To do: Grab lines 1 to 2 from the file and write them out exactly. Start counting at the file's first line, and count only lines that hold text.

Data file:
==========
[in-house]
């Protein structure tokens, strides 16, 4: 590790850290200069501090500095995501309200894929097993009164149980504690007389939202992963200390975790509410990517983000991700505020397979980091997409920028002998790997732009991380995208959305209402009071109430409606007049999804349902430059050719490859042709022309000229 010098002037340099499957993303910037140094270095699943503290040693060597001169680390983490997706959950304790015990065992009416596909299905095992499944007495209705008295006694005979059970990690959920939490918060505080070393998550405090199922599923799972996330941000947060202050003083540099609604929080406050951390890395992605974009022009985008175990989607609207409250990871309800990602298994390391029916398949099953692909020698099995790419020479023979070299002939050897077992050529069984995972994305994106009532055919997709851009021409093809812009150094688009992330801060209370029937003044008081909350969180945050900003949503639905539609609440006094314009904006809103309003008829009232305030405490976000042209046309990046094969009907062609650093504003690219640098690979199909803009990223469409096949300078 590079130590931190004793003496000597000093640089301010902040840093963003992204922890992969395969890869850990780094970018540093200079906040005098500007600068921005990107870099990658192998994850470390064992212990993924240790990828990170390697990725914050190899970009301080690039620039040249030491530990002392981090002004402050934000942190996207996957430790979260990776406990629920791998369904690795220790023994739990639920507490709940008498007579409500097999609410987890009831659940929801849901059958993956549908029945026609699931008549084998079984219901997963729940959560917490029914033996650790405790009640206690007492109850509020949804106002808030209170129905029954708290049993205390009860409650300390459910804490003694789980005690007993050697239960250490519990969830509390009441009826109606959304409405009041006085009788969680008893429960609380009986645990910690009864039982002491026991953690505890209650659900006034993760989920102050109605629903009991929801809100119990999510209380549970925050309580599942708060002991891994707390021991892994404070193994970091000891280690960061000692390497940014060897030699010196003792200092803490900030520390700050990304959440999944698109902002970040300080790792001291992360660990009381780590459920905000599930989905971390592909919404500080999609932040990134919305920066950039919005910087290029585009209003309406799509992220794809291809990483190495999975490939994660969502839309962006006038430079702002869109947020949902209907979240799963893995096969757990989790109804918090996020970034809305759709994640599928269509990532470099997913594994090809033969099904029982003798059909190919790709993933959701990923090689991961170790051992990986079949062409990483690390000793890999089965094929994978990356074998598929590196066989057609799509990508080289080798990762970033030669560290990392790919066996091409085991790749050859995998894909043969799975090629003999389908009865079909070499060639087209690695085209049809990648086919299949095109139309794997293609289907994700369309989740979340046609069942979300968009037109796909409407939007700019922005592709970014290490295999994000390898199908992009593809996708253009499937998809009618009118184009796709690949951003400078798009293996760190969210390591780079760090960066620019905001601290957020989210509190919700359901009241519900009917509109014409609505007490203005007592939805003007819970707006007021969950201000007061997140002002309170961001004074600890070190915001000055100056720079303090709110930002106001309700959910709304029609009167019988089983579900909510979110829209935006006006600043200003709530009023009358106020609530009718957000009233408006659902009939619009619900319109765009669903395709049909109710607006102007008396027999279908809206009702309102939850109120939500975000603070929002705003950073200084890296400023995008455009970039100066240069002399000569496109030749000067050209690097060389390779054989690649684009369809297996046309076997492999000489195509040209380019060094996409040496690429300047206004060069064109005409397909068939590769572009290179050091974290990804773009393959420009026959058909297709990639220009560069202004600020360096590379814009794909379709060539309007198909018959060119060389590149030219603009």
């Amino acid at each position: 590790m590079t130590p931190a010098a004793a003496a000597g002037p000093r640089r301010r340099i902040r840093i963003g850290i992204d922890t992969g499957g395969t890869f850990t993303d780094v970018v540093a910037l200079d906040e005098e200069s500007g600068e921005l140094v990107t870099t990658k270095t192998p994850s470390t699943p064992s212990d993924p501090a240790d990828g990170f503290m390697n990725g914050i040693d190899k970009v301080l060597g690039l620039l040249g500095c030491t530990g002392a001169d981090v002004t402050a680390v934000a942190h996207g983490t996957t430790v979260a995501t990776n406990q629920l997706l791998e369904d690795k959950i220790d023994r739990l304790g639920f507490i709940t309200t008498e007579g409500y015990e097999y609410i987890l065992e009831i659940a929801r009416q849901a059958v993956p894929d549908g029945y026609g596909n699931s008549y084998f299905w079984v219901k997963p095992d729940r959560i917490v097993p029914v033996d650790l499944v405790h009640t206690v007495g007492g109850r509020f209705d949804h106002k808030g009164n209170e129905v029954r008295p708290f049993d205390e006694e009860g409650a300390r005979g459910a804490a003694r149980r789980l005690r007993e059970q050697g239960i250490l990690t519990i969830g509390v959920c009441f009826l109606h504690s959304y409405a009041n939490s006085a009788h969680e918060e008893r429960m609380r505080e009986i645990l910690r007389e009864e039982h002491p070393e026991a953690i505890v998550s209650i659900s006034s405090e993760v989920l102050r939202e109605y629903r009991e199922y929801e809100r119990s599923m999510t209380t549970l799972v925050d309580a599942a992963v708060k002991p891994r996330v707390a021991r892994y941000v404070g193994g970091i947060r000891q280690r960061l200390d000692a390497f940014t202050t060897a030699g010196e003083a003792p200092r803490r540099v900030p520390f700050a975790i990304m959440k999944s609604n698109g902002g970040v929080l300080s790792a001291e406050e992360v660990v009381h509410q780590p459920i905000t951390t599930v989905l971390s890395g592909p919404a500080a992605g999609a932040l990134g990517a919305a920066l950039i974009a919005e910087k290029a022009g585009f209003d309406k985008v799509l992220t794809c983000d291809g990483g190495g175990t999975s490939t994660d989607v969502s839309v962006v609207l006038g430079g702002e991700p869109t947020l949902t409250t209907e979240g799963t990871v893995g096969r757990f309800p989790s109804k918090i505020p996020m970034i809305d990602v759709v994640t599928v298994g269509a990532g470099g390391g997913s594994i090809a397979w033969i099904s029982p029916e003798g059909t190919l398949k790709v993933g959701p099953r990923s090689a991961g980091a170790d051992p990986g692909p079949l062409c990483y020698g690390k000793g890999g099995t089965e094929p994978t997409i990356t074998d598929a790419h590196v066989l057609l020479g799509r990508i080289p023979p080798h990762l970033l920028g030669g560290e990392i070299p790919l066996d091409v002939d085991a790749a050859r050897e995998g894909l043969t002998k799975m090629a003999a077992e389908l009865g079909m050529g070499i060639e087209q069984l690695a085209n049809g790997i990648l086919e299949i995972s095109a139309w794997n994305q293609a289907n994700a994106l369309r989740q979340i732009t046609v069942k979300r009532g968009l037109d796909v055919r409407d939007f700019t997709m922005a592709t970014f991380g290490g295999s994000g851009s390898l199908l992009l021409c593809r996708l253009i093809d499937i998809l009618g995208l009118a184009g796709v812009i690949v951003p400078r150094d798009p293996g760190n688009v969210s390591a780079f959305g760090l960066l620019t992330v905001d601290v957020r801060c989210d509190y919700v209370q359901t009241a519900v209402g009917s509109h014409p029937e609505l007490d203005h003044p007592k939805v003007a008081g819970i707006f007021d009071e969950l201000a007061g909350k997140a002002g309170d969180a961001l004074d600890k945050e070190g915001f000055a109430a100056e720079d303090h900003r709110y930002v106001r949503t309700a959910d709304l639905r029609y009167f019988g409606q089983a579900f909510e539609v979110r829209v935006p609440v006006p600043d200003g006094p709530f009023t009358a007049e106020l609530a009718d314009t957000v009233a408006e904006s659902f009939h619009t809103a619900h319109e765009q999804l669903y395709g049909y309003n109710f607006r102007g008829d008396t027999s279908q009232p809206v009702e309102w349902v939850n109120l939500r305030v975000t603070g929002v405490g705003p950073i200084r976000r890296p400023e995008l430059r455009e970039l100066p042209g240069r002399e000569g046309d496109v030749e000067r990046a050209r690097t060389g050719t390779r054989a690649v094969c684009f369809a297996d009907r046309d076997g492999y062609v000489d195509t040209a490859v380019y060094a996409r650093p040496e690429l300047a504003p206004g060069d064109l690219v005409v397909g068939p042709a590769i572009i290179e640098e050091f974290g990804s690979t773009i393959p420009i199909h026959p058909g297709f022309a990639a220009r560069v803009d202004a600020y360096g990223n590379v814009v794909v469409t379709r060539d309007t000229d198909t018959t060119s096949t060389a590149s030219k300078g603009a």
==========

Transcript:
[in-house]
């Protein structure tokens, strides 16, 4: 590790850290200069501090500095995501309200894929097993009164149980504690007389939202992963200390975790509410990517983000991700505020397979980091997409920028002998790997732009991380995208959305209402009071109430409606007049999804349902430059050719490859042709022309000229 010098002037340099499957993303910037140094270095699943503290040693060597001169680390983490997706959950304790015990065992009416596909299905095992499944007495209705008295006694005979059970990690959920939490918060505080070393998550405090199922599923799972996330941000947060202050003083540099609604929080406050951390890395992605974009022009985008175990989607609207409250990871309800990602298994390391029916398949099953692909020698099995790419020479023979070299002939050897077992050529069984995972994305994106009532055919997709851009021409093809812009150094688009992330801060209370029937003044008081909350969180945050900003949503639905539609609440006094314009904006809103309003008829009232305030405490976000042209046309990046094969009907062609650093504003690219640098690979199909803009990223469409096949300078 590079130590931190004793003496000597000093640089301010902040840093963003992204922890992969395969890869850990780094970018540093200079906040005098500007600068921005990107870099990658192998994850470390064992212990993924240790990828990170390697990725914050190899970009301080690039620039040249030491530990002392981090002004402050934000942190996207996957430790979260990776406990629920791998369904690795220790023994739990639920507490709940008498007579409500097999609410987890009831659940929801849901059958993956549908029945026609699931008549084998079984219901997963729940959560917490029914033996650790405790009640206690007492109850509020949804106002808030209170129905029954708290049993205390009860409650300390459910804490003694789980005690007993050697239960250490519990969830509390009441009826109606959304409405009041006085009788969680008893429960609380009986645990910690009864039982002491026991953690505890209650659900006034993760989920102050109605629903009991929801809100119990999510209380549970925050309580599942708060002991891994707390021991892994404070193994970091000891280690960061000692390497940014060897030699010196003792200092803490900030520390700050990304959440999944698109902002970040300080790792001291992360660990009381780590459920905000599930989905971390592909919404500080999609932040990134919305920066950039919005910087290029585009209003309406799509992220794809291809990483190495999975490939994660969502839309962006006038430079702002869109947020949902209907979240799963893995096969757990989790109804918090996020970034809305759709994640599928269509990532470099997913594994090809033969099904029982003798059909190919790709993933959701990923090689991961170790051992990986079949062409990483690390000793890999089965094929994978990356074998598929590196066989057609799509990508080289080798990762970033030669560290990392790919066996091409085991790749050859995998894909043969799975090629003999389908009865079909070499060639087209690695085209049809990648086919299949095109139309794997293609289907994700369309989740979340046609069942979300968009037109796909409407939007700019922005592709970014290490295999994000390898199908992009593809996708253009499937998809009618009118184009796709690949951003400078798009293996760190969210390591780079760090960066620019905001601290957020989210509190919700359901009241519900009917509109014409609505007490203005007592939805003007819970707006007021969950201000007061997140002002309170961001004074600890070190915001000055100056720079303090709110930002106001309700959910709304029609009167019988089983579900909510979110829209935006006006600043200003709530009023009358106020609530009718957000009233408006659902009939619009619900319109765009669903395709049909109710607006102007008396027999279908809206009702309102939850109120939500975000603070929002705003950073200084890296400023995008455009970039100066240069002399000569496109030749000067050209690097060389390779054989690649684009369809297996046309076997492999000489195509040209380019060094996409040496690429300047206004060069064109005409397909068939590769572009290179050091974290990804773009393959420009026959058909297709990639220009560069202004600020360096590379814009794909379709060539309007198909018959060119060389590149030219603009």